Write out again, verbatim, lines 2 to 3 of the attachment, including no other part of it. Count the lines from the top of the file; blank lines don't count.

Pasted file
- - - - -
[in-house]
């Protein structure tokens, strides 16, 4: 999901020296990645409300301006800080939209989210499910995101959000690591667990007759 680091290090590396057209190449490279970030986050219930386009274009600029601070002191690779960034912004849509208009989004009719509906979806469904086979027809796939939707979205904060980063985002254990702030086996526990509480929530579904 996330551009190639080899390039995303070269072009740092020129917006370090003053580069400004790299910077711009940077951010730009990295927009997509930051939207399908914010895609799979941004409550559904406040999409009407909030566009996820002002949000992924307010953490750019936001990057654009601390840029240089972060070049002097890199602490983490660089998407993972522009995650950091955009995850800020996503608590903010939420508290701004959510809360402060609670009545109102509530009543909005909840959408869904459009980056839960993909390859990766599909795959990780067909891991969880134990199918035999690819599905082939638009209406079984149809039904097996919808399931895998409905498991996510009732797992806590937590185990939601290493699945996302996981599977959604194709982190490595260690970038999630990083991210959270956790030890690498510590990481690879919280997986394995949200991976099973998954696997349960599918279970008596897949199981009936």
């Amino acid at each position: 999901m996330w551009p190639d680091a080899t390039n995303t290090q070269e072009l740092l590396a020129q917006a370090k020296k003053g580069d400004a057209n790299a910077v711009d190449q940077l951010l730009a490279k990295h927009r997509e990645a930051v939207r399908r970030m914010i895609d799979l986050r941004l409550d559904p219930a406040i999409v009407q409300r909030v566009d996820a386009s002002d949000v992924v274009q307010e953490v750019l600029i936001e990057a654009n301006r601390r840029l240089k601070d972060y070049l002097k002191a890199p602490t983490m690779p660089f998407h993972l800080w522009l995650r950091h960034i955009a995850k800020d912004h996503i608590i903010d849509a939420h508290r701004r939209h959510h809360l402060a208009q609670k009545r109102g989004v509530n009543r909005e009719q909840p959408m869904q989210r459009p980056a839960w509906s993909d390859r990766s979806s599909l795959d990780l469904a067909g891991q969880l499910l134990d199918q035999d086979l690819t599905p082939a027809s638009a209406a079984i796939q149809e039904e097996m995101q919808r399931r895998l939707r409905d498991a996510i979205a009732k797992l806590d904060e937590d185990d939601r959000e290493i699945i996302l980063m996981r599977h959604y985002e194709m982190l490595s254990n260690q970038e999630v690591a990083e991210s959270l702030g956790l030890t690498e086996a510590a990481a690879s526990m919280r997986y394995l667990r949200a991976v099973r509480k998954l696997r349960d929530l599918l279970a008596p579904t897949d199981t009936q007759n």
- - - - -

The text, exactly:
């Protein structure tokens, strides 16, 4: 999901020296990645409300301006800080939209989210499910995101959000690591667990007759 680091290090590396057209190449490279970030986050219930386009274009600029601070002191690779960034912004849509208009989004009719509906979806469904086979027809796939939707979205904060980063985002254990702030086996526990509480929530579904 996330551009190639080899390039995303070269072009740092020129917006370090003053580069400004790299910077711009940077951010730009990295927009997509930051939207399908914010895609799979941004409550559904406040999409009407909030566009996820002002949000992924307010953490750019936001990057654009601390840029240089972060070049002097890199602490983490660089998407993972522009995650950091955009995850800020996503608590903010939420508290701004959510809360402060609670009545109102509530009543909005909840959408869904459009980056839960993909390859990766599909795959990780067909891991969880134990199918035999690819599905082939638009209406079984149809039904097996919808399931895998409905498991996510009732797992806590937590185990939601290493699945996302996981599977959604194709982190490595260690970038999630990083991210959270956790030890690498510590990481690879919280997986394995949200991976099973998954696997349960599918279970008596897949199981009936």
């Amino acid at each position: 999901m996330w551009p190639d680091a080899t390039n995303t290090q070269e072009l740092l590396a020129q917006a370090k020296k003053g580069d400004a057209n790299a910077v711009d190449q940077l951010l730009a490279k990295h927009r997509e990645a930051v939207r399908r970030m914010i895609d799979l986050r941004l409550d559904p219930a406040i999409v009407q409300r909030v566009d996820a386009s002002d949000v992924v274009q307010e953490v750019l600029i936001e990057a654009n301006r601390r840029l240089k601070d972060y070049l002097k002191a890199p602490t983490m690779p660089f998407h993972l800080w522009l995650r950091h960034i955009a995850k800020d912004h996503i608590i903010d849509a939420h508290r701004r939209h959510h809360l402060a208009q609670k009545r109102g989004v509530n009543r909005e009719q909840p959408m869904q989210r459009p980056a839960w509906s993909d390859r990766s979806s599909l795959d990780l469904a067909g891991q969880l499910l134990d199918q035999d086979l690819t599905p082939a027809s638009a209406a079984i796939q149809e039904e097996m995101q919808r399931r895998l939707r409905d498991a996510i979205a009732k797992l806590d904060e937590d185990d939601r959000e290493i699945i996302l980063m996981r599977h959604y985002e194709m982190l490595s254990n260690q970038e999630v690591a990083e991210s959270l702030g956790l030890t690498e086996a510590a990481a690879s526990m919280r997986y394995l667990r949200a991976v099973r509480k998954l696997r349960d929530l599918l279970a008596p579904t897949d199981t009936q007759n």